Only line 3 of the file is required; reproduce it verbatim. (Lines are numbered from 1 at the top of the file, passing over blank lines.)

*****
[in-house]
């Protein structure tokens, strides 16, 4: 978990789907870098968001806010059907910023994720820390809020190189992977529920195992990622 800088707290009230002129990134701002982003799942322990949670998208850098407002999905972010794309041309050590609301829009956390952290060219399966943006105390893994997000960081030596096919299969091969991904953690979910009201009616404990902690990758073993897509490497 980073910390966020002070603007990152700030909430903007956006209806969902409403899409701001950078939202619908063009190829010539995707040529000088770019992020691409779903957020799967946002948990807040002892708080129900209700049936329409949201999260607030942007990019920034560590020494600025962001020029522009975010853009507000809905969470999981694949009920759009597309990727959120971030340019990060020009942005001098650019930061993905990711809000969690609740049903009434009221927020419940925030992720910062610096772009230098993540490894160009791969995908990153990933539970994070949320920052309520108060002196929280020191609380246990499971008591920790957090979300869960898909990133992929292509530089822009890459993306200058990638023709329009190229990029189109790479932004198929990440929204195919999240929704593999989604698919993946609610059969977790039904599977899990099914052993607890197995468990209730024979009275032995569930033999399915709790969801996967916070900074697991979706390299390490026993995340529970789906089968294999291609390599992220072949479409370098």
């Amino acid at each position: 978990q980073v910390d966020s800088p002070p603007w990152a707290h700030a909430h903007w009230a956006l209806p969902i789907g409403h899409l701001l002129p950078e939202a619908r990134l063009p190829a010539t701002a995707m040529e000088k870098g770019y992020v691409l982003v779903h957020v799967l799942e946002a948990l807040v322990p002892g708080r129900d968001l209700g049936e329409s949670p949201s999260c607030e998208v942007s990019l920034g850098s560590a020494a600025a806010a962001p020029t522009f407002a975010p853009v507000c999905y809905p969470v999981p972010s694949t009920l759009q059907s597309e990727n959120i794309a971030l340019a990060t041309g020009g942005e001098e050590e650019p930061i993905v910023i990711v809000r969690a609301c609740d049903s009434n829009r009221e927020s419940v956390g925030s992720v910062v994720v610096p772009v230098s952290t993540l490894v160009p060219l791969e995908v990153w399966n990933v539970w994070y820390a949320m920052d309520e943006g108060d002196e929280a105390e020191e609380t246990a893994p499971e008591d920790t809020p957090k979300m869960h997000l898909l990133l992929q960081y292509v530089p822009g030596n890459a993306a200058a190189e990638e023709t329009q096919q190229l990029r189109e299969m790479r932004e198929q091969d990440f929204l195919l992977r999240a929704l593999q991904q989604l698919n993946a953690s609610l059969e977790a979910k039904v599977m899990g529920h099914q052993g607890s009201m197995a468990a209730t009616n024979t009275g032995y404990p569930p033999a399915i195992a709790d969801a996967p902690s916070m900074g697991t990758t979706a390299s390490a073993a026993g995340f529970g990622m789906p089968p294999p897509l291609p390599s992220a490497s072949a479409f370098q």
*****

């Amino acid at each position: 978990q980073v910390d966020s800088p002070p603007w990152a707290h700030a909430h903007w009230a956006l209806p969902i789907g409403h899409l701001l002129p950078e939202a619908r990134l063009p190829a010539t701002a995707m040529e000088k870098g770019y992020v691409l982003v779903h957020v799967l799942e946002a948990l807040v322990p002892g708080r129900d968001l209700g049936e329409s949670p949201s999260c607030e998208v942007s990019l920034g850098s560590a020494a600025a806010a962001p020029t522009f407002a975010p853009v507000c999905y809905p969470v999981p972010s694949t009920l759009q059907s597309e990727n959120i794309a971030l340019a990060t041309g020009g942005e001098e050590e650019p930061i993905v910023i990711v809000r969690a609301c609740d049903s009434n829009r009221e927020s419940v956390g925030s992720v910062v994720v610096p772009v230098s952290t993540l490894v160009p060219l791969e995908v990153w399966n990933v539970w994070y820390a949320m920052d309520e943006g108060d002196e929280a105390e020191e609380t246990a893994p499971e008591d920790t809020p957090k979300m869960h997000l898909l990133l992929q960081y292509v530089p822009g030596n890459a993306a200058a190189e990638e023709t329009q096919q190229l990029r189109e299969m790479r932004e198929q091969d990440f929204l195919l992977r999240a929704l593999q991904q989604l698919n993946a953690s609610l059969e977790a979910k039904v599977m899990g529920h099914q052993g607890s009201m197995a468990a209730t009616n024979t009275g032995y404990p569930p033999a399915i195992a709790d969801a996967p902690s916070m900074g697991t990758t979706a390299s390490a073993a026993g995340f529970g990622m789906p089968p294999p897509l291609p390599s992220a490497s072949a479409f370098q």